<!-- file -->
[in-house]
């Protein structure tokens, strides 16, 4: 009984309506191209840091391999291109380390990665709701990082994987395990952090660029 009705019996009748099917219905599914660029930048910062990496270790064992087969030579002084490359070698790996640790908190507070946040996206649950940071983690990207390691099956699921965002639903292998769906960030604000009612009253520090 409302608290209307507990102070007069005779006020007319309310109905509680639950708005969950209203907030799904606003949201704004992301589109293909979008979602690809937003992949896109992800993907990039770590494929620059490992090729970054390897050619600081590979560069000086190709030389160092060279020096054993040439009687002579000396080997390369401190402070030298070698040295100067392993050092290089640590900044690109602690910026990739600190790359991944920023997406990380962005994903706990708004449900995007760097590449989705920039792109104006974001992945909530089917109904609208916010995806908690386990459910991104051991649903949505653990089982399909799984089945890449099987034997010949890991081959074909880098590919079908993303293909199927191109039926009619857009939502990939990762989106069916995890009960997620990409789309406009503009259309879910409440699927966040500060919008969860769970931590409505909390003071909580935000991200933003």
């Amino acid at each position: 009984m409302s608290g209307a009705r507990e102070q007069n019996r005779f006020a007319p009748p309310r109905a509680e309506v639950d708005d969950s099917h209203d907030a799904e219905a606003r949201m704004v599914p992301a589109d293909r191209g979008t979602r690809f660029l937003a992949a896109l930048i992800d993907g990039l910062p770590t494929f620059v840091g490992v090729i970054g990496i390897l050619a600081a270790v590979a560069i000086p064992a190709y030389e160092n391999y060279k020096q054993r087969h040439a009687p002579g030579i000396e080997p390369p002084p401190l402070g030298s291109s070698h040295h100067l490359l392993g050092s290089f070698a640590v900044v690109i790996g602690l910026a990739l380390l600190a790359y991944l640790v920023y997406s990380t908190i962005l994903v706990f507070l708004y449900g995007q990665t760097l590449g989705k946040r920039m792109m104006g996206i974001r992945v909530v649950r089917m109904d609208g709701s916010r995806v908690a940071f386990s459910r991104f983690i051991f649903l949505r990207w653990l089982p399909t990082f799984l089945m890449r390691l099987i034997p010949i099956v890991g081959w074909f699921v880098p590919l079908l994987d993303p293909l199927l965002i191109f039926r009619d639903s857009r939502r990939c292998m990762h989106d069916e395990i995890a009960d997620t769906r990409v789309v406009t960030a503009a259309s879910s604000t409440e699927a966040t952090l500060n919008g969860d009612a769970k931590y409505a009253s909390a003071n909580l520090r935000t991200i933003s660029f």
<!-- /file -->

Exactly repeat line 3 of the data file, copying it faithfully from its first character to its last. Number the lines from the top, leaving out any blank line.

């Amino acid at each position: 009984m409302s608290g209307a009705r507990e102070q007069n019996r005779f006020a007319p009748p309310r109905a509680e309506v639950d708005d969950s099917h209203d907030a799904e219905a606003r949201m704004v599914p992301a589109d293909r191209g979008t979602r690809f660029l937003a992949a896109l930048i992800d993907g990039l910062p770590t494929f620059v840091g490992v090729i970054g990496i390897l050619a600081a270790v590979a560069i000086p064992a190709y030389e160092n391999y060279k020096q054993r087969h040439a009687p002579g030579i000396e080997p390369p002084p401190l402070g030298s291109s070698h040295h100067l490359l392993g050092s290089f070698a640590v900044v690109i790996g602690l910026a990739l380390l600190a790359y991944l640790v920023y997406s990380t908190i962005l994903v706990f507070l708004y449900g995007q990665t760097l590449g989705k946040r920039m792109m104006g996206i974001r992945v909530v649950r089917m109904d609208g709701s916010r995806v908690a940071f386990s459910r991104f983690i051991f649903l949505r990207w653990l089982p399909t990082f799984l089945m890449r390691l099987i034997p010949i099956v890991g081959w074909f699921v880098p590919l079908l994987d993303p293909l199927l965002i191109f039926r009619d639903s857009r939502r990939c292998m990762h989106d069916e395990i995890a009960d997620t769906r990409v789309v406009t960030a503009a259309s879910s604000t409440e699927a966040t952090l500060n919008g969860d009612a769970k931590y409505a009253s909390a003071n909580l520090r935000t991200i933003s660029f």